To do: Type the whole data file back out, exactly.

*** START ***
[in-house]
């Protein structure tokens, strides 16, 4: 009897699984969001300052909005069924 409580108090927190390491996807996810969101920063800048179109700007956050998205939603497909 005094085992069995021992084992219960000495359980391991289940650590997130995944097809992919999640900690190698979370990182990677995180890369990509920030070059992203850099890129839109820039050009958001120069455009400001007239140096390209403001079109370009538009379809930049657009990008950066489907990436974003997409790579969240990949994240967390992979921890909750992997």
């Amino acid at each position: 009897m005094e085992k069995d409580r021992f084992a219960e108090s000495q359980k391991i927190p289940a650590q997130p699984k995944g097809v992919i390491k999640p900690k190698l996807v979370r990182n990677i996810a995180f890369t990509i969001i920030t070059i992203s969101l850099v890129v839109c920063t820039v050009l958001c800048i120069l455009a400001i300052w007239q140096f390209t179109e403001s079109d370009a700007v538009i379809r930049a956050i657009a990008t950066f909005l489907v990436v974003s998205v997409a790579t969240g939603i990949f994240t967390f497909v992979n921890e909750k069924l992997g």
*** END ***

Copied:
[in-house]
């Protein structure tokens, strides 16, 4: 009897699984969001300052909005069924 409580108090927190390491996807996810969101920063800048179109700007956050998205939603497909 005094085992069995021992084992219960000495359980391991289940650590997130995944097809992919999640900690190698979370990182990677995180890369990509920030070059992203850099890129839109820039050009958001120069455009400001007239140096390209403001079109370009538009379809930049657009990008950066489907990436974003997409790579969240990949994240967390992979921890909750992997």
């Amino acid at each position: 009897m005094e085992k069995d409580r021992f084992a219960e108090s000495q359980k391991i927190p289940a650590q997130p699984k995944g097809v992919i390491k999640p900690k190698l996807v979370r990182n990677i996810a995180f890369t990509i969001i920030t070059i992203s969101l850099v890129v839109c920063t820039v050009l958001c800048i120069l455009a400001i300052w007239q140096f390209t179109e403001s079109d370009a700007v538009i379809r930049a956050i657009a990008t950066f909005l489907v990436v974003s998205v997409a790579t969240g939603i990949f994240t967390f497909v992979n921890e909750k069924l992997g």